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Comparison of platelet transfusion as fresh whole blood versus apheresis platelets for massively transfused combat trauma patients (CME)
Article first published online: 26 AUG 2010
© 2010 American Association of Blood Banks
Volume 51, Issue 2, pages 242–252, February 2011
How to Cite
Perkins, J. G., Cap, A. P., Spinella, P. C., Shorr, A. F., Beekley, A. C., Grathwohl, K. W., Rentas, F. J., Wade, C. E., Holcomb, J. B. and the 31st Combat Support Hospital Research Group (2011), Comparison of platelet transfusion as fresh whole blood versus apheresis platelets for massively transfused combat trauma patients (CME). Transfusion, 51: 242–252. doi: 10.1111/j.1537-2995.2010.02818.x
- Issue published online: 10 FEB 2011
- Article first published online: 26 AUG 2010
- Received for publication February 19, 2010; revision received June 9, 2010, and accepted June 9, 2010.
BACKGROUND: At major combat hospitals, the military is able to provide blood products to include apheresis platelets (aPLT), but also has extensive experience using fresh whole blood (FWB). In massively transfused trauma patients, we compared outcomes of patients receiving FWB to those receiving aPLT.
STUDY DESIGN AND METHODS: This study was a retrospective review of casualties at the military hospital in Baghdad, Iraq, between January 2004 and December 2006. Patients requiring massive transfusion (≥10 units in 24 hr) were divided into two groups: those receiving FWB (n = 85) or aPLT (n = 284) during their resuscitation. Admission characteristics, resuscitation, and survival were compared between groups. Multivariate regression analyses were performed comparing survival of patients at 24 hours and at 30 days. Secondary outcomes including adverse events and causes of death were analyzed.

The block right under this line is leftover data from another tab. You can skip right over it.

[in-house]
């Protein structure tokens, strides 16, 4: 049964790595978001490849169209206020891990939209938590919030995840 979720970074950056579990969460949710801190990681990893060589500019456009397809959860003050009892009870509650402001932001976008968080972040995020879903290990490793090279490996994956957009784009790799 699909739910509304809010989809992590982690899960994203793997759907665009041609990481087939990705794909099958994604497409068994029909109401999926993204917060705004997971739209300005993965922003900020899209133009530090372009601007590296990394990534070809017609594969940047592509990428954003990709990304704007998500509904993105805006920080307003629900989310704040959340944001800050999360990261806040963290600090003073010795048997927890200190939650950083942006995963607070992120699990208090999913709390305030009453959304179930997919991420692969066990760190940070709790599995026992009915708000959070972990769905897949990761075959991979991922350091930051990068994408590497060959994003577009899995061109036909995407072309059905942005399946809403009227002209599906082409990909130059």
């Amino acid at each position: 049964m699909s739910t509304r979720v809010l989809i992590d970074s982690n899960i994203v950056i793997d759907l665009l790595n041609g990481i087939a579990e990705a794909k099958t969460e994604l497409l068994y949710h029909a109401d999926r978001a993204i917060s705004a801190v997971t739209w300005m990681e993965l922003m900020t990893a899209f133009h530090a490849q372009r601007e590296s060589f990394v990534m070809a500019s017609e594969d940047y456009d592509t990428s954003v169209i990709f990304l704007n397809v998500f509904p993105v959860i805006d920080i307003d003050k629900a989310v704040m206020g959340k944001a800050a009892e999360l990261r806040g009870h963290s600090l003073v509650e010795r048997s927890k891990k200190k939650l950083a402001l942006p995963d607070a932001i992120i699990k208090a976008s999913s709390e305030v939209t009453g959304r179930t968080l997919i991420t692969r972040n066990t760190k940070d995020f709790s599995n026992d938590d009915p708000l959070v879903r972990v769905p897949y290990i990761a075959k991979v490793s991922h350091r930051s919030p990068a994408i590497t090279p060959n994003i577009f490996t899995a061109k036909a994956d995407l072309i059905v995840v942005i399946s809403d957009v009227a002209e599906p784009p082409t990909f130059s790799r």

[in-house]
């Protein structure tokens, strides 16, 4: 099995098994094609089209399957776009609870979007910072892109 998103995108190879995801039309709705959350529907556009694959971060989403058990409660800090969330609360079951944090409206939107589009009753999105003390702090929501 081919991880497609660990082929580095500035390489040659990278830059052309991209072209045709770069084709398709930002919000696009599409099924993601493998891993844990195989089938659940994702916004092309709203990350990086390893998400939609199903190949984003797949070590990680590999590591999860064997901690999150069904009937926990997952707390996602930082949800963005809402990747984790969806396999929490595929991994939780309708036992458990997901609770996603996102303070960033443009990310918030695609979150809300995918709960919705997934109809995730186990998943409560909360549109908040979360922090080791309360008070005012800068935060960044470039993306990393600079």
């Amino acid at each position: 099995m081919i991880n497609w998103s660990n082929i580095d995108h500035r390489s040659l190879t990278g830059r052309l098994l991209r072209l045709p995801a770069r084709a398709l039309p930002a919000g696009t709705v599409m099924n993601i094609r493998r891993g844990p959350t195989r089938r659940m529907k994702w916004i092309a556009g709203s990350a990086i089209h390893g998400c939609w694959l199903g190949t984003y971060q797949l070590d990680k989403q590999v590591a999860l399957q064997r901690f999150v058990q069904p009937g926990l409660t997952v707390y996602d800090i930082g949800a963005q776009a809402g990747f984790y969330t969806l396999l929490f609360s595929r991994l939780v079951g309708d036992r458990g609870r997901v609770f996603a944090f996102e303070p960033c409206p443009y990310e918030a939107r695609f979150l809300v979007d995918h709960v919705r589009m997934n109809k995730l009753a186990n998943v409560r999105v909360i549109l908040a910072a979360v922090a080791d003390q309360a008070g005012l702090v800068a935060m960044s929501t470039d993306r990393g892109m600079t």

RESULTS: Unadjusted survival between groups receiving aPLT and FWB was similar at 24 hours (84% vs. 81%, respectively; p = 0.52) and at 30 days (60% versus 57%, respectively; p = 0.72). Multivariate regression failed to identify differences in survival between patients receiving PLT transfusions either as FWB or as aPLT at 24 hours or at 30 days.
CONCLUSIONS: Survival for massively transfused trauma patients receiving FWB appears to be similar to patients resuscitated with aPLT. Prospective trials will be necessary before consideration of FWB in the routine management of civilian trauma. However, in austere environments where standard blood products are unavailable, FWB is a feasible alternative.